Senate Tax Bill Introduced: Impact on Estate Taxes and Revenues

December 10, 2010
300px Harry Reid official portrait Senate Tax Bill Introduced: Impact on Estate Taxes and Revenues

Senate Majority Leader Harry Reid. Image via Wikipedia.

Yesterday, Senate Majority Leader Harry Reid introduced the first Congressional bill that reflects the Obama-Republican compromises on estate taxes from earlier this week.

Hani Sarji at has closely monitored the estate tax debate all week and provided an excellent summary of Reid’s bill early this morning.  Here, I summarize his summary by briefly explaining the bill’s most notable provisions, as well as a perspective on its potential revenue impact, based on a preliminary report released by the Bureau of National Affairs yesterday.

Estate Taxes Retroactive to January 1, 2010

Interestingly, the bill makes the $5 million exemption and maximum 35% rate retroactive to the beginning of 2010 (not 2011).

Does this raise “ex post facto” concerns (i.e. creation of a law that makes a prior legal act illegal – such laws are unconstitutional)?  Probably not, for two main reasons.  First, the U.S. Supreme Court held in United States v. Carlton, 512 U.S. 26 (1994) that retroactive tax laws are not unconstitutional if applied legitimately and not arbitrarily for a modest period of retroactivity.  Second, the Reid bill enables representatives of 2010 decedents to choose between 2010 (no estate tax but limited carryover basis) and 2011 law (estate tax with unlimited carryover basis).  In other words, families can still opt to use the existing law if it is in their favor to do so.

Step Up in Basis

As referenced above, the Reid bill eliminates the limited carryover basis provisions established for 2010, and an unlimited step-up in basis will be permitted in 2011 and 2012 estates.

Estate and Gift Taxes Reunified

For 2011 and 2012, estate and gift tax rates will now be identical, as they were prior to 2001.  A gift given during one’s lifetime, as well as one given from the estate will both have $5 million exemptions ($10 million per couple) at the exact same graduated rates, maxing out at 35%.


The Reid bill will allow a surviving spouse’s estate to utilize any unused exemption from the decedent spouse’s estate.  This would apply to the estates of people dying after December 31, 2010.

A Perspective on Lost Revenues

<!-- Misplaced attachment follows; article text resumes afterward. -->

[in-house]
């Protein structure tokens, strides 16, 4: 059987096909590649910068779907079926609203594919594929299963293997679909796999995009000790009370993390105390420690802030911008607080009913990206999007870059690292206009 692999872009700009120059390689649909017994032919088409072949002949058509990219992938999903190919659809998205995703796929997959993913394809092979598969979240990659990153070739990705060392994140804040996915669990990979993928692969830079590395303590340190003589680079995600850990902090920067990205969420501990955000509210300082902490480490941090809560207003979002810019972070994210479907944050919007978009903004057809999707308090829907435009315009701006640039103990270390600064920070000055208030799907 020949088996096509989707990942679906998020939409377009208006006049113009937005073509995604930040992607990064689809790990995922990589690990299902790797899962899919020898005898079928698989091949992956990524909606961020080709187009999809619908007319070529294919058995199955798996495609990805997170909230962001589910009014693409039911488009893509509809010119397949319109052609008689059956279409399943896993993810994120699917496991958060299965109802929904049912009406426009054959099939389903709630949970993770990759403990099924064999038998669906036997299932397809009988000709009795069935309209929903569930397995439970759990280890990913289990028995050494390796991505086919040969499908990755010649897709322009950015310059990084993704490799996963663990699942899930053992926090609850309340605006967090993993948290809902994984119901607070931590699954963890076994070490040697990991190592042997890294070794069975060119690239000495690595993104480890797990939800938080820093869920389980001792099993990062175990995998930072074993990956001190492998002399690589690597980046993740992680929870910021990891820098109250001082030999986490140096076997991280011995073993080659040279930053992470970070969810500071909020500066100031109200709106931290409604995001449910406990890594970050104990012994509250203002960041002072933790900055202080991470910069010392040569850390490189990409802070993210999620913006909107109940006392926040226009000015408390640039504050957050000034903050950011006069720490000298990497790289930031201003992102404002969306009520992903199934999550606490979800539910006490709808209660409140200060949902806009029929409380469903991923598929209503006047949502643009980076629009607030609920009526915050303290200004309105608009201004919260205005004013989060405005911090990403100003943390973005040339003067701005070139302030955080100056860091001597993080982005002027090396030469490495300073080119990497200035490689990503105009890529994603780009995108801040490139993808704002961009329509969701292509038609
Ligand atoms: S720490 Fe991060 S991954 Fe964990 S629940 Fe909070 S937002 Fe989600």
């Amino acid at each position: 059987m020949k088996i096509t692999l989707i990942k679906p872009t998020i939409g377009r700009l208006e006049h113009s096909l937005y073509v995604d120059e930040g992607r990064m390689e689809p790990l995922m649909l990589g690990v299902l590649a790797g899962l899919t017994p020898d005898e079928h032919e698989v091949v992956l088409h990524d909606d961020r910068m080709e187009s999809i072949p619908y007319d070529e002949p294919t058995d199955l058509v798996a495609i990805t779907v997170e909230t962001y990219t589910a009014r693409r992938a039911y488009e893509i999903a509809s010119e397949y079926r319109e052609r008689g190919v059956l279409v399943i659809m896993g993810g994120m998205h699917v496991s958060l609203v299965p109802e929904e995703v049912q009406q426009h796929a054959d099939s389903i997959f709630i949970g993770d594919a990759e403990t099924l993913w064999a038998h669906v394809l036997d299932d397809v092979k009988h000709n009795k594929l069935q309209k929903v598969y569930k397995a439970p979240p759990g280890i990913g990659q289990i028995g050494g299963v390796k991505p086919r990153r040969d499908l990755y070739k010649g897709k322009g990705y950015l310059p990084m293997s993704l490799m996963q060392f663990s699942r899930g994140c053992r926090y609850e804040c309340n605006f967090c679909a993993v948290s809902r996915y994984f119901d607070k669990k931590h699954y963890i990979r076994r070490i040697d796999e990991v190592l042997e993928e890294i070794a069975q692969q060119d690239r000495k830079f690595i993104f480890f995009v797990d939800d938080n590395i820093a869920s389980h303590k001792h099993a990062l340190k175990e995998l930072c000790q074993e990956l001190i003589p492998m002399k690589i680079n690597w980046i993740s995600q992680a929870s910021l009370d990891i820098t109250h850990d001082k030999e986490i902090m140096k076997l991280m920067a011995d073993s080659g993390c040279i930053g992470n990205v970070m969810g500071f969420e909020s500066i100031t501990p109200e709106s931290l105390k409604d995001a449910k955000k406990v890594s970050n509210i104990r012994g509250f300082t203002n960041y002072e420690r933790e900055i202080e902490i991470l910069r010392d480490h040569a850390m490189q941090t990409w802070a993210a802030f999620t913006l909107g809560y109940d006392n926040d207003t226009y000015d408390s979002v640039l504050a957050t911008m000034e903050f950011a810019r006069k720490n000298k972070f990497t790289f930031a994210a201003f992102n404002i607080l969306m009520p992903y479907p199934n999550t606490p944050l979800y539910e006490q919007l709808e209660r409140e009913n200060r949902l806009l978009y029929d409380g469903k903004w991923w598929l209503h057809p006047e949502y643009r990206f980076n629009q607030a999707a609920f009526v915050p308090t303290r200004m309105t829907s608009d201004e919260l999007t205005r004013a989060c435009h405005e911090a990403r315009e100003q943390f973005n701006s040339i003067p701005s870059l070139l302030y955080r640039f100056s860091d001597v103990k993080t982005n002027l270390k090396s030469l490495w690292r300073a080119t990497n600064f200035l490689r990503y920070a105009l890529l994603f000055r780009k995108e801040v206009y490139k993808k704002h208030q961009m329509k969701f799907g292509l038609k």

Highly-regarded Tennessee attorney Bryan Howard posted on his blog the Bureau of National Affairs’ (BNA’s) preliminary estimates of the revenue impact of Senator Reid’s bill.  The estimates include a total loss of $340 billion in 2011 and $401 billion in 2012.  However, you may be surprised by the impact of the Estate and Gift Tax proposal.

The following chart lists the estimates in six main categories contained on the BNA chart, and also includes the costs of retaining the current income and capital gains rates for the next two years.

Preliminary BNA Estimates of Tax Hike Prevention Bill

Amounts listed are estimated tax revenue losses, rounded to nearest billions of dollars.
Temporary Extension of Tax Relief
--Retain 10% Bracket
--Retain 25% & 28% Brackets
--Retain 33% & 35% Brackets
--Capital Gains Tax, max 15%
--Tax on Dividends, max 15%
Total Tax Relief Extensions99187
AMT Relief8668
Estate & Gift Tax Relief
Extension of Investment Incentives
Temporary Payroll Tax Holiday
Temporary Extension of Certain Expiring Provisions

As shown above, the estate and gift tax effects constitute less than 4.5% of the overall revenue loss over the next two years, including less than 1.4% in 2011.

Additionally, here are some other interesting numbers.  According to this summary of the 2011 Fiscal Year Budget proposal issued by the U.S. Office of Management and Budget last February, the estimated outlays for the U.S. government were $3.83 trillion against receipts of $2.56 trillion, resulting in an estimated $1.26 trillion budget deficit.

Of the receipts, estate and gift taxes were estimated at $25 billion, or less than 1% of the overall anticipated revenues. In other words, over 99% of our government’s revenues come from sources outside of estate and gift taxes.

As fun as it is to discuss the benefits and disadvantages of exemptions and rates, it is also interesting how much energy is spent on debating and analyzing what is and has long been a truly minuscule portion of our government’s finances.

 Senate Tax Bill Introduced: Impact on Estate Taxes and Revenues
 Senate Tax Bill Introduced: Impact on Estate Taxes and Revenues


Scott R. Zucker, Esq. is the owner of The Zucker Law Firm PLLC, located just outside the Capital Beltway in Annandale, within five miles of the City of Fairfax, the county seat of beautiful Fairfax County, Virginia. The firm focuses mainly on estate planning services for Virginia, Maryland and Pennsylvania clientele, and seeks to do so in an affordable and approachable way. People interested in learning more can contact Scott by phone or email.

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3 Responses to Senate Tax Bill Introduced: Impact on Estate Taxes and Revenues

  1. December 10, 2010 at 6:27 pm

    It seems like there are a lot of changes coming up in the law, thanks for the chart really helped break it down.

    • Scott
      December 11, 2010 at 12:35 am


      It certainly is an interesting time. We have been waiting almost 10 years for the next phase of estate taxes, and the decision has merely been deferred for another two.

      Thank you for checking in!


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